The Socio-Economic Rights and Accountability Project (SERAP) has asked the Federal High Court in Lagos to stop members of the National Assembly from taking delivery of 360 sports utility vehicles (SUVs) for its members, pending the hearing and determination of the applications for injunction filed by the organization.
This was disclosed in a statement by the deputy director of SERAP, Kolawole Oluwadare, on Sunday.
SERAP’s applications for interim and interlocutory injunction followed reports that the lawmakers are set to procure and take delivery of SUVs valued at N57.6 billion.
According to reports, each of the SUVs would cost taxpayers at least N160 million.
In the applications filed last week, SERAP is seeking “an order of interim injunction restraining the National Assembly from procuring, taking delivery and distributing the SUVs to their members, pending the hearing and determination of the motion on notice for an order of interlocutory injunction filed simultaneously in this suit.”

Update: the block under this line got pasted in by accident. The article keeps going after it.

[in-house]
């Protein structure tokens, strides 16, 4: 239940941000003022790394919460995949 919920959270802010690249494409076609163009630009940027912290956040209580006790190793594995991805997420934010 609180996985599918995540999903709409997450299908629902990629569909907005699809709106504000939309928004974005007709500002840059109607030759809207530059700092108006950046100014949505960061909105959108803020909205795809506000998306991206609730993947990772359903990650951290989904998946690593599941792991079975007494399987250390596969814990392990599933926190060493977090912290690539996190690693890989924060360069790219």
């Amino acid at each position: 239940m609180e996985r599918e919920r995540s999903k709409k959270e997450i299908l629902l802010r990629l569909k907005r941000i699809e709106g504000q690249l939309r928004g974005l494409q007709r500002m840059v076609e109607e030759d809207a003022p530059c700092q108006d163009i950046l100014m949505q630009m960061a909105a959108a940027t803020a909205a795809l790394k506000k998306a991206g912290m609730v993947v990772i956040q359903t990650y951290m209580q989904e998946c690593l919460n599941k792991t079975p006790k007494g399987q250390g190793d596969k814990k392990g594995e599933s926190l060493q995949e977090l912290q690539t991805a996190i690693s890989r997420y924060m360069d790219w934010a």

It also seeks “such further order(s) that the Honourable Court may deem fit to make in the circumstance of this suit,” recalling how in August, it filed the suit number FHC/L/CS/1606/2023 before the Federal High Court challenging “the legality of the spending of billions of naira by the National Assembly to purchase exotic and bulletproof cars for members and principal officials.”
The group also sent an open letter to President Bola Tinubu urging him to “put pressure on the leadership of the House of Representatives and stop members from taking delivery of 360 sports utility vehicles (SUVs), pending the hearing and determination of the application for interim injunction.”
“Allowing the National Assembly to go ahead and purchase and take delivery of the SUVs would prejudice the outcome of the suit pending in court and make a mockery of the rule of law,” the letter partly read.
“Unless you exercise your executive powers and discharge your constitutional oath of office act as recommended, the lawmakers would go ahead to procure and take delivery of the N57.6 billion vehicles, and thereby present the court with a fait accompli.”
It would invariably hamstring the ability of the court to do justice in the pending suit and applications for injunction.”